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OTTAWA (GlobeinvestorGOLD) — It's time for a word about those killer income trusts you own. You know, the ones paying a steady stream of income, and delivering capital gains the likes of which most stocks never see. You probably love these guys, but maybe it's time to let them go.
Call it a contrarian hunch, but there could be a chance later on to buy back these guys or other trusts at lower prices. The trust market stumbled a bit in March and early April, just as it did around the same time last year. But this year's pullback hasn't so far been as severe. While some trusts are still off their 52-week highs, they still show huge gains over the past 12 months. Add it all up and there's reason to believe that the trust market still has a nasty correction in store. You can sell your high-flyers now and lock in some gains, or wait until the market slashes their value later on.
Predictions of a reversal of fortune for the trust market are a dime a dozen, so scoff you might at the idea of correction to come. But let's be realistic. The S&P/TSX capped income trust index is up a cumulative 105 per cent over the past five years, an unsustainable track record that practically screams out, "danger, heedless income trust investor, danger." What will send the trust market lower? Rising interest rates are one possibility. Though economic growth seems to be cooling somewhat, inflation is still causing central warning lights to flash for central bankers. Just recently, Bank of Canada governor David Dodge suggested the trend for rates is still up, while some watchers of the U.S. Federal Reserve believe rates south of the border have a lot more room to rise.
Rising rates would affect the various trust sectors differently, but here's something to consider. Yields on high-flying trusts are low right now and if rising rates push up the return on bonds and guaranteed investment certificates, then some investors are going to jump into the safer fixed-income market. Take Energy Savings Income Fund, for example. It currently yields about 5.6 per cent, but has compensated unitholders with unit price gains totalling 160 per cent over the past three years. The unit price has risen so much that even multiple distribution increases have not pushed up the yield.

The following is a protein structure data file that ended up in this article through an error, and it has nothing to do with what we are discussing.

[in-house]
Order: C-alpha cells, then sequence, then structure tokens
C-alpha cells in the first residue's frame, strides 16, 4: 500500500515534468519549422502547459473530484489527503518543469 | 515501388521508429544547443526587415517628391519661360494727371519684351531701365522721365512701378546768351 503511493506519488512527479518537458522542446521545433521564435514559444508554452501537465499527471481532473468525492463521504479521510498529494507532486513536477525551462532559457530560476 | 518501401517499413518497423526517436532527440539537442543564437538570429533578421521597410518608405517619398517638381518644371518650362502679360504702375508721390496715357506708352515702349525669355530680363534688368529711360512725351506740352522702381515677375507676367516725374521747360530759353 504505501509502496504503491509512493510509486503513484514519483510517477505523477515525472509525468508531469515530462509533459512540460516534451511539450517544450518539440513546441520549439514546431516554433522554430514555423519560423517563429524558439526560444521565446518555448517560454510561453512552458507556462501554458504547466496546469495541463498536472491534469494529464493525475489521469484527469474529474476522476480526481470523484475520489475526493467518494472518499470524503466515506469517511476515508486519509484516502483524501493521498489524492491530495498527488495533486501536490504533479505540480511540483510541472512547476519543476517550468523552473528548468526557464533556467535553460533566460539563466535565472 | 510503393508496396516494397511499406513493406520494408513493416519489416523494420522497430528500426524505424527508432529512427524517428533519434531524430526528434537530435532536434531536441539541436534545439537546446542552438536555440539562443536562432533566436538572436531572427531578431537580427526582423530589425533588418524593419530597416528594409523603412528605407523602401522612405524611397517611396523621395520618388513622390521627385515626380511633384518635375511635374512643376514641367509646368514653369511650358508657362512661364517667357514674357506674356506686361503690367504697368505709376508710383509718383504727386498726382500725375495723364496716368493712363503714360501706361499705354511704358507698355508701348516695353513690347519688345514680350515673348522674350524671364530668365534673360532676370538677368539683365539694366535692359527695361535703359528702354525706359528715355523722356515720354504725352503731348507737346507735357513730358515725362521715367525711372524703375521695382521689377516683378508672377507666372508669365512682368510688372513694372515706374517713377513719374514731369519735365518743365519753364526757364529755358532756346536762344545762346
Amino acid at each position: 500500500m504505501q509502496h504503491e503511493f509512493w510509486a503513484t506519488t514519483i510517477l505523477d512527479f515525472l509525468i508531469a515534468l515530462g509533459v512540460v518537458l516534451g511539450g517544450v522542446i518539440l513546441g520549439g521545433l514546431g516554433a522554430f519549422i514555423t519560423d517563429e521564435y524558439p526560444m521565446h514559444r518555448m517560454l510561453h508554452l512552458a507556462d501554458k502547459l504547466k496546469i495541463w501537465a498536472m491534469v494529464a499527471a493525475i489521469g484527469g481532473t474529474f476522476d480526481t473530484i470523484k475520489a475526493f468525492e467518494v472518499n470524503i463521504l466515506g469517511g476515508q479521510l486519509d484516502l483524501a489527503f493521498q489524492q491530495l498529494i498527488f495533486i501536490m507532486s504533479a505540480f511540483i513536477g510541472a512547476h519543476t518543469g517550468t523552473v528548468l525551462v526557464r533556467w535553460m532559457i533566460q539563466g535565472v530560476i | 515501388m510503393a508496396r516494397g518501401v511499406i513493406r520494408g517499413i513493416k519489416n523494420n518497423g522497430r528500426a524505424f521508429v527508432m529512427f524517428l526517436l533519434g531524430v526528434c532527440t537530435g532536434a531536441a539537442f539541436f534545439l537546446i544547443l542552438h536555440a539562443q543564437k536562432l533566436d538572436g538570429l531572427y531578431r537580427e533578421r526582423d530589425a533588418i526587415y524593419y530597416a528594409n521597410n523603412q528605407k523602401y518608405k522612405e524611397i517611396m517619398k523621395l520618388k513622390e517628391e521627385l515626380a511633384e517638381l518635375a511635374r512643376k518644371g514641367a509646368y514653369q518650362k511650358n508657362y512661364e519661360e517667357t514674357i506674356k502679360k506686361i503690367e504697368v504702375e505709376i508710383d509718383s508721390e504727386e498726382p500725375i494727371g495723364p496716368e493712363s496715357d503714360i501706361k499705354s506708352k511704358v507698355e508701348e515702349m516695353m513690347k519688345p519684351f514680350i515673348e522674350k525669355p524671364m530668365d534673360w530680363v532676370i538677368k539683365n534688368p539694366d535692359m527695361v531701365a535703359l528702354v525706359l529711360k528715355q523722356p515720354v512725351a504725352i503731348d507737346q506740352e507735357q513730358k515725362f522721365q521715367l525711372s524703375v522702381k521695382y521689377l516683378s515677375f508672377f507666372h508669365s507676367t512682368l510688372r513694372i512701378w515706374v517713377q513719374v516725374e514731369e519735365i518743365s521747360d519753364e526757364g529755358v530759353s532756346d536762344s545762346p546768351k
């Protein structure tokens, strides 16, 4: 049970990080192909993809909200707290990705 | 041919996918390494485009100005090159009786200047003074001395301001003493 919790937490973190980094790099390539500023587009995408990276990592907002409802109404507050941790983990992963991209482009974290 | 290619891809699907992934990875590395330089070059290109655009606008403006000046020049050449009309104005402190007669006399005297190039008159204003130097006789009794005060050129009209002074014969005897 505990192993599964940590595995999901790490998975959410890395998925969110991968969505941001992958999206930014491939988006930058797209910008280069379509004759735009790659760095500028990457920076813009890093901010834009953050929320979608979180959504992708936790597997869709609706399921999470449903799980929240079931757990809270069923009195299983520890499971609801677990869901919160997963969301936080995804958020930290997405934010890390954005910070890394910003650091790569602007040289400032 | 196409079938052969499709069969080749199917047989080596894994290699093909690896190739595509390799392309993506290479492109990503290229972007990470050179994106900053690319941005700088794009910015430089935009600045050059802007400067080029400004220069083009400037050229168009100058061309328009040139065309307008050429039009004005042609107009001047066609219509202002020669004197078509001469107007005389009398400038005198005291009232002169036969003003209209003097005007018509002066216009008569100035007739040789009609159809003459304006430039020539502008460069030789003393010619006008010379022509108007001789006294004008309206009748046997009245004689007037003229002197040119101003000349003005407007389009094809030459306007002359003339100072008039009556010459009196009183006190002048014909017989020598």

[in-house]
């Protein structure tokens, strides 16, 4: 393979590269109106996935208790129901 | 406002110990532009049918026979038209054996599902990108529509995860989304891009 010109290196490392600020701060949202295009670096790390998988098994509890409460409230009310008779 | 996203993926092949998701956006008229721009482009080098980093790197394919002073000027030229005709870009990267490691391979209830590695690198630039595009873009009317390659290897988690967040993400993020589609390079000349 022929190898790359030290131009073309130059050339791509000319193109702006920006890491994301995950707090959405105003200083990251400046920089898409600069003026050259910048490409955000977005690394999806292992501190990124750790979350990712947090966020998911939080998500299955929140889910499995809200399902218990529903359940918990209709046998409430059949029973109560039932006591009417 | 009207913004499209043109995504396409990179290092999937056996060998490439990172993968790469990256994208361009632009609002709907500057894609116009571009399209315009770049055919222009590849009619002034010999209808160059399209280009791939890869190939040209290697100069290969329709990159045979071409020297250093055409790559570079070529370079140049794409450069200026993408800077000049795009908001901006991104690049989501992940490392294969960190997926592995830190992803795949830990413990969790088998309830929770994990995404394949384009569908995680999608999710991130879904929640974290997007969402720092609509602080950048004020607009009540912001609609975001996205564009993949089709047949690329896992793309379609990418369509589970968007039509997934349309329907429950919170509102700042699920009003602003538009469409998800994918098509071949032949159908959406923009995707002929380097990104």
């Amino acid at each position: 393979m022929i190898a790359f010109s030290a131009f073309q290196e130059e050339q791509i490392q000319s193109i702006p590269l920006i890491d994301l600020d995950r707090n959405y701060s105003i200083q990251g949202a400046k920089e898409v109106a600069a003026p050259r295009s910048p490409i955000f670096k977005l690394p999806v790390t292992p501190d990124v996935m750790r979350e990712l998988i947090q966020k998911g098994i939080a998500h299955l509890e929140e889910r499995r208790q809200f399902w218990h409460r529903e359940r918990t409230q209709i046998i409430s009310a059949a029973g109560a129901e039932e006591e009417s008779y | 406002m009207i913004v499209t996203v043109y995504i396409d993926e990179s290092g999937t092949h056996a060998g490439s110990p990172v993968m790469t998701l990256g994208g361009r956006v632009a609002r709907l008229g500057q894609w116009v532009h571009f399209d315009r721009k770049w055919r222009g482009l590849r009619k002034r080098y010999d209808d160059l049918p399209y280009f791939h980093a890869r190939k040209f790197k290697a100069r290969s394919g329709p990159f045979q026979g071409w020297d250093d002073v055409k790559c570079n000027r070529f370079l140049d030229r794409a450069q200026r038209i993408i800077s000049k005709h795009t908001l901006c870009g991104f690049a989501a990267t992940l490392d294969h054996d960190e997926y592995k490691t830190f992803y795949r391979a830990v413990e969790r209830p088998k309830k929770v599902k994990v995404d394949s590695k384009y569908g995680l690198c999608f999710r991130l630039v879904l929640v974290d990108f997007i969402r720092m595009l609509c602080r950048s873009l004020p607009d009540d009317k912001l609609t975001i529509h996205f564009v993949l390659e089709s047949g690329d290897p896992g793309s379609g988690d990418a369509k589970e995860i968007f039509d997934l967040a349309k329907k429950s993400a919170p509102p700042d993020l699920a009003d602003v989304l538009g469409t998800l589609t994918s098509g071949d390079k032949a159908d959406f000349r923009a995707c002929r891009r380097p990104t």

Energy Savings is an obvious dynamo, but the market is already growing cautious about it. So far this year, the unit price is down about 18 per cent. There are brokerage analysts who see more growth for Energy Savings ahead, which helps explain why the consensus rating is a "buy." But another possibility is that Energy Savings heads lower, bringing its yield up a percentage point or two to a more attractive level. At that point, it would be an even better buy.
The counter-argument here is to hang onto your Energy Savings units, collect your distribution income and ignore unit price fluctuations. In fact, that's the way income trusts should be held. But exceptions can be made for growth trusts, which means those that have been more about capital gains in recent years than boring old distributions. If you sell these over-achievers now, you can lock in your capital gains and you put yourself in a position to be able to buy the trust back later on, when its price has fallen and its yield has risen.
Here are some other hotshot trusts that have risen sharply in the past three years and would look good at lower prices:
There are plenty of stellar trusts in the oil and gas category that you might want to take profits on as well. Then, during one of those periodic downturns for energy stocks, you may be able to buy them back and lock in higher yields. Some examples would include Peyto Energy Trust, Zargon Energy Trust and Canadian Oil Sands Trust.
The obvious risk in selling trusts like these is that they continue onward and upward, delivering more of what they've given unitholders over the past few years. But deep down, you know it can't go on forever. If you make a clean break now, you avoid the heartbreak later.
Rob Carrick has been writing about personal finance, business and economics for more than 12 years.